ABSTRACT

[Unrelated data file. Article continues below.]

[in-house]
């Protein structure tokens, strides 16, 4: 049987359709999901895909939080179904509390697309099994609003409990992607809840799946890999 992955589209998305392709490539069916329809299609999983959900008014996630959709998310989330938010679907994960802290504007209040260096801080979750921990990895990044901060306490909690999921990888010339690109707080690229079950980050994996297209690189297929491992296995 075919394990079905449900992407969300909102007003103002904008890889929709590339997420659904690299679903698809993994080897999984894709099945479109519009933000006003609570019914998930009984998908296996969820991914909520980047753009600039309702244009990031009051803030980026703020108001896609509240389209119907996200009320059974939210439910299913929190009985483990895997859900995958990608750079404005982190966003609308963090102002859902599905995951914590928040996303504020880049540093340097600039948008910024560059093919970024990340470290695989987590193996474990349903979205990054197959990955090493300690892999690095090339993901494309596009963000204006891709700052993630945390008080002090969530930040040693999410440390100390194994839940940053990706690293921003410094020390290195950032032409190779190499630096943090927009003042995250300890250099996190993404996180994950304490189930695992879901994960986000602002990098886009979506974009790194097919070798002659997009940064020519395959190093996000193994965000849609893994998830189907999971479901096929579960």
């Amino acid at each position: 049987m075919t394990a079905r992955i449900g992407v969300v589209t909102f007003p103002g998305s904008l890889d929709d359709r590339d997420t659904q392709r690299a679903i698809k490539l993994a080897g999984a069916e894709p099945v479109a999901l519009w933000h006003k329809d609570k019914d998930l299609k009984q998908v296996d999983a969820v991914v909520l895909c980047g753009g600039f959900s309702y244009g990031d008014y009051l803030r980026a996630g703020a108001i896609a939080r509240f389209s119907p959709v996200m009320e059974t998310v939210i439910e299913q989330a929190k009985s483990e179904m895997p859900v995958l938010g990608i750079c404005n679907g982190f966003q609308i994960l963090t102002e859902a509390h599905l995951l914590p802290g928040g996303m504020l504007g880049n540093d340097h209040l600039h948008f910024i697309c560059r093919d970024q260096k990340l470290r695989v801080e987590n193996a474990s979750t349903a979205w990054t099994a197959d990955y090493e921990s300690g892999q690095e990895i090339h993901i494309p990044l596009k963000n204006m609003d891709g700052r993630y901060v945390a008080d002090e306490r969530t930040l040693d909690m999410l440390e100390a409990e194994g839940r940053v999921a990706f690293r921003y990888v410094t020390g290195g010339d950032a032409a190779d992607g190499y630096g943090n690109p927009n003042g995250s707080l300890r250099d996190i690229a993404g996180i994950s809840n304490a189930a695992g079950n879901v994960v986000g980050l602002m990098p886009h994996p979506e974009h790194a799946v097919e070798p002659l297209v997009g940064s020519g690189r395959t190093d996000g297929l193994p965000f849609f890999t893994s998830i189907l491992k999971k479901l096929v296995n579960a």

The complex geological structure and highly active surface and tectonic processes of the eastern Himalayan syntaxis (EHS) resulted in many large earthquakes, making it an important region for studying the dynamics of continental collision. To monitor seismic activity in this region, we deployed a six‐station temporary real‐time telemetered broadband seismic network, the Namche Barwa temporary seismic network (NBTSN), since December 2016. This network enabled us to obtain more accurate results on the crustal and mantle structures of the Namche Barwa region and to investigate the mechanism of the formation of the EHS. We combined data from these temporary stations and other permanent stations to produce detailed models of seismic activity in this area. On 18 November 2017, a shallow M 6.9 earthquake occurred in Mainling Prefecture, Nyingchi City, Tibet, just within the monitored area. This provided a unique opportunity to test the performance of the NBTSN during a major earthquake. In this study, we reported the key features of the NBTSN, including details of the seismic network deployment, station noise levels, and overall earthquake‐monitoring capacity. The presence of the temporary stations resulted in an improvement in the minimum detectable magnitude from an original level between ML 2.3–2.8 and ML 1.5–2.2. We obtained preliminary results using seismic data acquired during the 2017 Mainling earthquake, including detailed relocations of the mainshock and aftershocks. We also analyzed the frequency–magnitude distribution of the relocated aftershock sequence, and observed a low b‐value of 0.86, indicating that seismic hazard in this region remains high. Overall, these results reveal the potential application of this network to explore the physical mechanism of large block boundary earthquakes and resultant geological disasters.

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